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Overcoming Prejudice and Racism in the South: Ann Moody’s Struggle for Equality

Jun 15, 2023 | 0 comments

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Jun 15, 2023 | Essays | 0 comments

When Ann was in high school, she started getting the attention of the boys and the men in their community. Moody (1968) pointed out that she wore jeans when she outgrew her  school uniform dresses, which her family was unable to afford  to replace for her even when they grew tight. Her popularity with the boys increased in that in her eighth grade, she was elected the home coming queen. Moreover, her father, Diddly, provided her with a beautiful dress. This made her homecoming parade in high school one of the few moments of joy in her young life. Her mother was not even able to recognize her in the new dress until she waved.


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The experiences of Ann Moody in the book are shown of her struggle to overcome the post war era of racism and gender in the South America. The experiences of the author elaborate how it was like in the i1950’s and 1960’s for the young African Americans (Moody, 1968). The recollections of the author of her childhood and even adult acquaintances who were murdered by the KuKlux Klan, and the harsh experiences where she had to hide in high grass at night to avoid the Klan

Moody (1968) indicated that she grew up when the civil rights movements were thick, and therefore she had to deal with racism and prejudices from both whites and the blacks. Furthermore, the author had to struggle through the hardships because her family was poor. From her experiences in the parade, the author creates a picture of a hero being borne from her struggles. She was poor, she was black, but through her struggles she was able to struggle through and be elected the homecoming queen. She uses her strong will and heroism to make things happen. The feelings and the experiences of a black girl is therefore conveyed through the reflections of the author.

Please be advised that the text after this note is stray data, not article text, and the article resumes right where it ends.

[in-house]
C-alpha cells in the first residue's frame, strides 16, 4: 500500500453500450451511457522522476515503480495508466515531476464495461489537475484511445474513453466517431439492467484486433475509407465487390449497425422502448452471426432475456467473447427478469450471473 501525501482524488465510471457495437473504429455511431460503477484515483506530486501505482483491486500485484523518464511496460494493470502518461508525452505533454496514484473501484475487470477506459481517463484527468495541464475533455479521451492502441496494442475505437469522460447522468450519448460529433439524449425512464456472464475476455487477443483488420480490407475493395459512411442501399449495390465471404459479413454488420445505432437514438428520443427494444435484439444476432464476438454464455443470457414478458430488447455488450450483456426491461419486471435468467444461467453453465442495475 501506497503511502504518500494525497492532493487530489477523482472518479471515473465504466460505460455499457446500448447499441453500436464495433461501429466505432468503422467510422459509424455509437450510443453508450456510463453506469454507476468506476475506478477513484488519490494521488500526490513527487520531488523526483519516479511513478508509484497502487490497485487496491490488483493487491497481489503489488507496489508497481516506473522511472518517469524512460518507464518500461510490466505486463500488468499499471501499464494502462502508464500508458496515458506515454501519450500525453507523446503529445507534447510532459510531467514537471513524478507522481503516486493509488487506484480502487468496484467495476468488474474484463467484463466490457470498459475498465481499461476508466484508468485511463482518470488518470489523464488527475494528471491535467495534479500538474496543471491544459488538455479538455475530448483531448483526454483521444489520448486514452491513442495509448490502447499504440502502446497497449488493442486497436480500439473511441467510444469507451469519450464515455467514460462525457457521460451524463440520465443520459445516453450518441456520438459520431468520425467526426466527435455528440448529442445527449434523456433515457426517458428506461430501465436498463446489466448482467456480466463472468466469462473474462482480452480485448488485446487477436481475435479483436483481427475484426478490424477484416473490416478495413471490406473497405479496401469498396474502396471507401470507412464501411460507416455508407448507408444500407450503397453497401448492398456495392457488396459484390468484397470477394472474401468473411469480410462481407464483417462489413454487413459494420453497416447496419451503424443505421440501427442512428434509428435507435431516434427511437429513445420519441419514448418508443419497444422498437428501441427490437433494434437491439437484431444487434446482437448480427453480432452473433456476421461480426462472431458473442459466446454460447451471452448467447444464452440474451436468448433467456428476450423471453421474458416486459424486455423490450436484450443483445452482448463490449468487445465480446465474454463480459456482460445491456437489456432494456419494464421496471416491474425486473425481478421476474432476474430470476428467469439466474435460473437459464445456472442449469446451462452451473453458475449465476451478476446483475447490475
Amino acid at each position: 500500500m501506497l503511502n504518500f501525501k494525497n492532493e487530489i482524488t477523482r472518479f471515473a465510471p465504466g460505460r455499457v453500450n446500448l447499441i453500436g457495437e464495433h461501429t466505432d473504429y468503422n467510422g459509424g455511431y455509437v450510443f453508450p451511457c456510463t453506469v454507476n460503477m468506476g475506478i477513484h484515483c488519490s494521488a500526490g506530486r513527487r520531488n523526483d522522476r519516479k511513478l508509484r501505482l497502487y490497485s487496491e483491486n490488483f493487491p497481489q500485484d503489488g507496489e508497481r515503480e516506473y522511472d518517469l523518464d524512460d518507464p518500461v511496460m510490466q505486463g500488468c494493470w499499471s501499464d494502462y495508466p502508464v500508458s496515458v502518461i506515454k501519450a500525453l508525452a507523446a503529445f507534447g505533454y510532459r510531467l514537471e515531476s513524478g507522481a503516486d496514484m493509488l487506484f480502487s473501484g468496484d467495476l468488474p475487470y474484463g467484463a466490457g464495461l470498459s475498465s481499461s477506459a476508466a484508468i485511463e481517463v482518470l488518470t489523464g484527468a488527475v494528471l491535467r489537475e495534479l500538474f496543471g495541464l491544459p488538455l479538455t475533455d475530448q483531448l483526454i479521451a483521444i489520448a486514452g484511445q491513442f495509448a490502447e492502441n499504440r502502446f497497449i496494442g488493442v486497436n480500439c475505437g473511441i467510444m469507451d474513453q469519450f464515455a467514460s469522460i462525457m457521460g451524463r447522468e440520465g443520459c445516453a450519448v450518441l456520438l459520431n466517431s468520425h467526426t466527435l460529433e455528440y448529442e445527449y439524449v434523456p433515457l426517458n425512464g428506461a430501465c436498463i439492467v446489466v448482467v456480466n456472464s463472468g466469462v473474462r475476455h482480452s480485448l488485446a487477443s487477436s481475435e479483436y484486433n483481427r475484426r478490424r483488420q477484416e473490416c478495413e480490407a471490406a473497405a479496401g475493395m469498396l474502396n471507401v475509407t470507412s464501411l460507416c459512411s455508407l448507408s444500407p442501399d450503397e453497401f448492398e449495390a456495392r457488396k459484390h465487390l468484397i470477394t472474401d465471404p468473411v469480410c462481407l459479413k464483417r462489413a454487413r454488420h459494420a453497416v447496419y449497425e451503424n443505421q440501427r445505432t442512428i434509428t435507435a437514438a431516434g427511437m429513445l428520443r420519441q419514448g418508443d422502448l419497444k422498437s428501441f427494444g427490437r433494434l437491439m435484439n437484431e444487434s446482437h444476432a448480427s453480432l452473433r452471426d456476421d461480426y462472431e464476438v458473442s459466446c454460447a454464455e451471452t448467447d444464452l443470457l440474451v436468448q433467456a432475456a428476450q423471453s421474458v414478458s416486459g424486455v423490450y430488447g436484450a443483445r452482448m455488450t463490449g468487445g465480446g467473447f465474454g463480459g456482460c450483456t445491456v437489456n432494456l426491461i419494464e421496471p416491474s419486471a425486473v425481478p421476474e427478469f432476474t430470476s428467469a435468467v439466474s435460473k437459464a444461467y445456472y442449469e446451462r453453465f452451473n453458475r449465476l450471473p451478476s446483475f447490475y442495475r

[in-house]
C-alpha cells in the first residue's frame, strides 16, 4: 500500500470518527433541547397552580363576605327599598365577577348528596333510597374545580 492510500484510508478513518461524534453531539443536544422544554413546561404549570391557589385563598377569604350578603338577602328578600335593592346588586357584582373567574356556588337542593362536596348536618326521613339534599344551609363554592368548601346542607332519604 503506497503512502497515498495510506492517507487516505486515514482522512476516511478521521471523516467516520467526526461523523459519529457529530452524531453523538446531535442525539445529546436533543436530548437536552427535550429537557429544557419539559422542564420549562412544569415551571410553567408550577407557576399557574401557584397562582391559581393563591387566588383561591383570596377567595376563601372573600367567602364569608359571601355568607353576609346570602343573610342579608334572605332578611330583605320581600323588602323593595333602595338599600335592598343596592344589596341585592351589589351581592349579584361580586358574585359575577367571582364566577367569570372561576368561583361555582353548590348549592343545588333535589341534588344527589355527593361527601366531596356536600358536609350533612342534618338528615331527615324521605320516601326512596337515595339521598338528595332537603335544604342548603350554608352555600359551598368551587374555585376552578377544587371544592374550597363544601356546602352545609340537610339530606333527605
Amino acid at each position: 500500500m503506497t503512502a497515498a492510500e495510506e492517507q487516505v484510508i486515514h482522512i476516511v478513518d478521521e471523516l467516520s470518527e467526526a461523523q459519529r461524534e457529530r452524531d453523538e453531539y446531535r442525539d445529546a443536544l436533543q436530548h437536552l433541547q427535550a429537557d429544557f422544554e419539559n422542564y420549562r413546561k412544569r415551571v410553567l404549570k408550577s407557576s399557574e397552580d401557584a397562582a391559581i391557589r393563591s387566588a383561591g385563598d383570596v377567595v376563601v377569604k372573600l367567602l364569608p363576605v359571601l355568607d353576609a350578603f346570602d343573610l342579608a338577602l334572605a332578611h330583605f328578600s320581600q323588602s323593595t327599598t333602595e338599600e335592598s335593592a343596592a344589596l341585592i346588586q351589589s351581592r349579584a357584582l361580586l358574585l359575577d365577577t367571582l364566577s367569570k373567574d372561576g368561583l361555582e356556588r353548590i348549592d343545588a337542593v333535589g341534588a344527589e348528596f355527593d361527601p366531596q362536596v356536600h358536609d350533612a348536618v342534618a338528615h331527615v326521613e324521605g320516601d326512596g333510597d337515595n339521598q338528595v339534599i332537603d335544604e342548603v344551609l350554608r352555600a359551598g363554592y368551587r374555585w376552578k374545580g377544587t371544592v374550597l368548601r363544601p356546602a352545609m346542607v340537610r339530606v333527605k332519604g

When Anne began her high school, she started to hate the different kinds of prejudices the Negros were given. She hated everyone from the white people who bore the responsibility of murdering many people. Similarly, she hated the blacks for not doing something and standing up against the committed murders (Moody, 1968p.129). this acted as a trigger and she started questioning the kind of treatment she received, and this saw her searching for what according to her was right.

Anne also experiences the prejudices of the whites against blacks, and the light skinned blacks towards the dark skinned blacks. Moreover, the people with money also had prejudices towards the poor people. The author is at great pain since she received all the kinds of prejudices of her time and this prejudice the author against the wealthy, the light skinned blacks and the whites.

Similarly, the gradation of the skin color amongst the blacks themselves brings out the racial discrimination during that era. The author refers to the blacks who are light skinned as “yellow” or “mulatto,” and they often curved out for themselves a higher social status, despite the fact that in no any way they were better off compared to the blacks or the whites legally (Moody, 1968). This according to Ann was at disunity among the blacks. The social construction of the racial distinctions had no real basis in the physical reality. But the prejudice made the author suspicious of the light skinned blacks, and that shows how prejudice can be destructive.

In conclusion, Ann Moody’s memoir provides a poignant and eye-opening account of the challenges faced by African Americans during the tumultuous civil rights era in the South. Her experiences highlight the deep-rooted racism and prejudice that permeated society, affecting not only relations between whites and blacks but also within the black community itself. Through her resilience and determination, Moody emerges as a symbol of hope and empowerment, defying societal expectations and fighting for equality. Her story serves as a reminder of the enduring struggle for civil rights and the importance of standing up against injustice. Ann Moody’s narrative is a testament to the power of one individual’s voice in challenging systemic racism and inspiring change.


Moody, A. (1968). Coming of age in Mississippi. New York: Dial Press.

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